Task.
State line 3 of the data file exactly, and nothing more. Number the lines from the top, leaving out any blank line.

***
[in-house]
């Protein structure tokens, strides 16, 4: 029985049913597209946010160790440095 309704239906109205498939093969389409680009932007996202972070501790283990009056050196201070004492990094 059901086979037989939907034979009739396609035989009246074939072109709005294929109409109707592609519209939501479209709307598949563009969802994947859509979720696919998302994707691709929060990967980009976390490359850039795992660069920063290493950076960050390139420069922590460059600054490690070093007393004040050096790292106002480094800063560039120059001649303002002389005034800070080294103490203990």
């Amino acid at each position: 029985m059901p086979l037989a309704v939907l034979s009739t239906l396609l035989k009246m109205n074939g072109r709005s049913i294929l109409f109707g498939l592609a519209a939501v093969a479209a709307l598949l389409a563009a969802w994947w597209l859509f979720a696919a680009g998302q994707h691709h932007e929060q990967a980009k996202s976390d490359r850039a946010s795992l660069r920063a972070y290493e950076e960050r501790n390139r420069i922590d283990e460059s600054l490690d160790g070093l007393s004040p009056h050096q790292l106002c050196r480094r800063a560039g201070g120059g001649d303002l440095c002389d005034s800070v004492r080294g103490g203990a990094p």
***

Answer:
């Amino acid at each position: 029985m059901p086979l037989a309704v939907l034979s009739t239906l396609l035989k009246m109205n074939g072109r709005s049913i294929l109409f109707g498939l592609a519209a939501v093969a479209a709307l598949l389409a563009a969802w994947w597209l859509f979720a696919a680009g998302q994707h691709h932007e929060q990967a980009k996202s976390d490359r850039a946010s795992l660069r920063a972070y290493e950076e960050r501790n390139r420069i922590d283990e460059s600054l490690d160790g070093l007393s004040p009056h050096q790292l106002c050196r480094r800063a560039g201070g120059g001649d303002l440095c002389d005034s800070v004492r080294g103490g203990a990094p």